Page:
Attorneys and the family of a man shot and killed by a West Hartford police officer last week say he was unarmed and that the use of deadly force was unnecessary.
Body-camera video released on Friday showed the bloody end of a frenzied police chase in Connecticut, where a man trying to escape in a stolen car last week was attacked by a police dog, then killed by an officer inside the moving vehicle as he screamed for help.
The shooting of Mike Alexander-Garcia, 34, is under investigation by Connecticut’s Office of Inspector General, which released surveillance, dashboard and body-camera video from the scene.
The family’s attorney, Kenneth Krayeske, said Monday that Alexander-Garcia was unarmed and that the officer’s use of deadly force inside the vehicle was unnecessary.
“The decision by the police officer to enter the vehicle may have been a violation of police policy. It seems to us that the police officer created the situation that allowed him to justify a use of fatal, lethal force,” Krayeske said. “And we challenge that use of force.”
Alexander-Garcia struggled with substance abuse, “but he didn’t deserve to die,” said his sister, Sheelynashary Alexander-Garcia, during a press event outside West Hartford Town Hall.
“There’s no excuse for his actions. I’m not standing here defending his actions. But he wasn’t a bad person,” Sheelynashary Alexander-Garcia said. “He was a human being. He was loving and smart. He was a talented artist. And he wanted a family – one that he never had.”
The chaotic sequence of events that led to the shooting started when West Hartford police received word that a stolen Hyundai Elantra had been spotted near a mall, officials said.
Officers tried to stop the Elantra but it kept going and hit two cars, according to the inspector general’s preliminary report. The Hyundai became disabled. Two men got out and ran.
One of the men was apprehended, but the second, Alexander-Garcia, fled on foot and tried unsuccessfully to carjack two vehicles, authorities said.
The investigation into the event is ongoing. But police need to release more facts about what led up to the shooting including more details about the alleged failed carjackings, Krayeske said.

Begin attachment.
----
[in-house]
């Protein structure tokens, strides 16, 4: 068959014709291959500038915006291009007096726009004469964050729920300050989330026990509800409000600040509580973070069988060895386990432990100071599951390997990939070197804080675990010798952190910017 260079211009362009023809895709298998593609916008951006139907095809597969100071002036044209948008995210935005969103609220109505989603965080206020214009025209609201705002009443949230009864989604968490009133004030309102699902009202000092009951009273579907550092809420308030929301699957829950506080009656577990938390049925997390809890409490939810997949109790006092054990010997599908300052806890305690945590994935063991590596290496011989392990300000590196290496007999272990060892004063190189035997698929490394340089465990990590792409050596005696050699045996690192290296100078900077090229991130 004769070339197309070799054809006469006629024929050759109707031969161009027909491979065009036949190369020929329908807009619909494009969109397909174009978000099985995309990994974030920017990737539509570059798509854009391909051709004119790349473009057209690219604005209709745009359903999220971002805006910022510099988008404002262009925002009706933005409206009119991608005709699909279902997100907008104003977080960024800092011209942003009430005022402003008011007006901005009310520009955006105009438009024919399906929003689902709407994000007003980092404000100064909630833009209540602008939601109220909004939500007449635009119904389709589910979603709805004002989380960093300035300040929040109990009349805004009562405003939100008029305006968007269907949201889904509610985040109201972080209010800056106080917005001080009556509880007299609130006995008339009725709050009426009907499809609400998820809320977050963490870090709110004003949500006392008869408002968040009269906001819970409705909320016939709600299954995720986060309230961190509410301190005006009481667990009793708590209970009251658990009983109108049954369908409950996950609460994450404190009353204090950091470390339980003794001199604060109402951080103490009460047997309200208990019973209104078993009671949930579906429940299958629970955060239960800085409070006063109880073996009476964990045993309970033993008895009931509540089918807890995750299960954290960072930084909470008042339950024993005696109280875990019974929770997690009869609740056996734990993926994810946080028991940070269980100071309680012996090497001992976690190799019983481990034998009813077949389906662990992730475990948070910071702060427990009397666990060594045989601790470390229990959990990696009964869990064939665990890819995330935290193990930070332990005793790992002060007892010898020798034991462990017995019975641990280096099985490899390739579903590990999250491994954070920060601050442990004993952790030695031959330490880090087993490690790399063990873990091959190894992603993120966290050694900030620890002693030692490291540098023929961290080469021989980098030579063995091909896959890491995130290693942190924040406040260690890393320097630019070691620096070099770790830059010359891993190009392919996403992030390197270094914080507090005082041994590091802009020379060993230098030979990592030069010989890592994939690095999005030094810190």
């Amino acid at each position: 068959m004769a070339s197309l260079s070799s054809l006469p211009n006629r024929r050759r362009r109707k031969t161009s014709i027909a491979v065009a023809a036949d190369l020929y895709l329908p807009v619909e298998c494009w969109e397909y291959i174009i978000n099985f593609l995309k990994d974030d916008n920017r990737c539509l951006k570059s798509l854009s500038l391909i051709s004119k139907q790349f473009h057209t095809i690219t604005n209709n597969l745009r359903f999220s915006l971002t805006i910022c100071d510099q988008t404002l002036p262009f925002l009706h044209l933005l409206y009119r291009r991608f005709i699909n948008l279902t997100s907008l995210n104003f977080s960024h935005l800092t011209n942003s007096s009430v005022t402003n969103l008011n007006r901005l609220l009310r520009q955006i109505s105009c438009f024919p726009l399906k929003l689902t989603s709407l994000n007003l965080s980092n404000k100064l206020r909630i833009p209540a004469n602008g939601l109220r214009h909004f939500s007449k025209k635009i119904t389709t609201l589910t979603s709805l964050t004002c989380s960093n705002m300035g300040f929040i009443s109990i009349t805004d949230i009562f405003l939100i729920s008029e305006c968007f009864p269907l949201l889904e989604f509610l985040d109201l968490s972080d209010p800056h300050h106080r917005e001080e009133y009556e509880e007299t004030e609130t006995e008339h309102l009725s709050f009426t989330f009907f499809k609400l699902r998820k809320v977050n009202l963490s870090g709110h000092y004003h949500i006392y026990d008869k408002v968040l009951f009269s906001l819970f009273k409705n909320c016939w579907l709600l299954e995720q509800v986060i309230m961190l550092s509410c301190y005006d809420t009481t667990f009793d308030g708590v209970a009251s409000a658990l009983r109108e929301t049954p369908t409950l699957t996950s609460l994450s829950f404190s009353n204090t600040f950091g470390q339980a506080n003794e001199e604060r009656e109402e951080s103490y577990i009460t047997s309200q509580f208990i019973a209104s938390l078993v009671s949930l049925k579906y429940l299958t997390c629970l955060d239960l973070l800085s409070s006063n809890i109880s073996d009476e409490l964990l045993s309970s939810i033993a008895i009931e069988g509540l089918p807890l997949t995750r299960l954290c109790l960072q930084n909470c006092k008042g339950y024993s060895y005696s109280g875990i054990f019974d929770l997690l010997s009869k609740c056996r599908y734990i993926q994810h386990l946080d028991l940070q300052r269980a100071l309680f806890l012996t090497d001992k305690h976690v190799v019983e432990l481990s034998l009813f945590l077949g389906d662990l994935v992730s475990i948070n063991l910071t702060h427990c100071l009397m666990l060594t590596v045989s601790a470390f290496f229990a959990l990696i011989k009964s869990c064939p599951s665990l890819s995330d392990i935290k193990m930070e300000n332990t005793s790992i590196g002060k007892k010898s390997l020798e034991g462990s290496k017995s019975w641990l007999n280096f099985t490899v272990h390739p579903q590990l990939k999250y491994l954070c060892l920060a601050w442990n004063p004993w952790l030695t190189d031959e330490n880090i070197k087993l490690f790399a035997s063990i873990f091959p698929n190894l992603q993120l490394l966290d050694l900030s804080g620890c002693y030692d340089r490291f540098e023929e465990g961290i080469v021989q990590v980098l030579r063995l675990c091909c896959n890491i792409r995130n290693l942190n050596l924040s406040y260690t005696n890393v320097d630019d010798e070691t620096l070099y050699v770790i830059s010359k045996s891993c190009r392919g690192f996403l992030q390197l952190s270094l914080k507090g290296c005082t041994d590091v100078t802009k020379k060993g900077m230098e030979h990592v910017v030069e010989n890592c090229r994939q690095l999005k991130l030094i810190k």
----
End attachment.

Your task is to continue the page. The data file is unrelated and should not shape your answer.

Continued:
“We want to have all of the facts laid out for the public so that we can determine how we as a community stop this kind of excessive force,” Krayeske said.
Alexander-Garcia ran to an auto shop and got into a sport utility vehicle parked in a service bay, video shows.
Officer Andrew Teeter arrived moments later. Body-camera footage shows Teeter’s dog, a shepherd type, leaping into the SUV through the passenger-side window. Teeter opens the vehicle’s door and follows.
The video shows the dog biting Alexander-Garcia as he sits behind the steering wheel yelling “Help me!” and “Officer, please!”
Footage from other cameras shows the SUV back out of the garage, then turn, glance off a parked police cruiser and a tree, and start driving.
Teeter yells “Don’t do it!” and “I’m going to shoot you!” Then he fires several shots into Alexander-Garcia’s back, roughly 15 seconds after the SUV began to move.
The SUV crashed into a utility pole across the street, the inspector general’s report said.
The frantic footage was broadcast on television stations across Connecticut, but Sheelynashary Alexander-Garcia said she wasn’t aware the footage was going to be released publicly.
“We had no warning that it would be shared,” Sheelynashary Alexander-Garcia said.
Teeter suffered a broken rib and cuts on his head, the inspector general said. The dog was not injured.
West Hartford Mayor Shari Cantor said in a statement that she was confident the police department would work with state authorities to ensure a “comprehensive and thorough investigation.”
Police Chief Vernon Riddick said his department “believes strongly in transparency, and in all facts being gathered and impartially evaluated.”
Riddick said the department would cooperate with investigators.
Connecticut Public’s Ashad Hajela, Patrick Skahill and The Associated Press contributed to this report.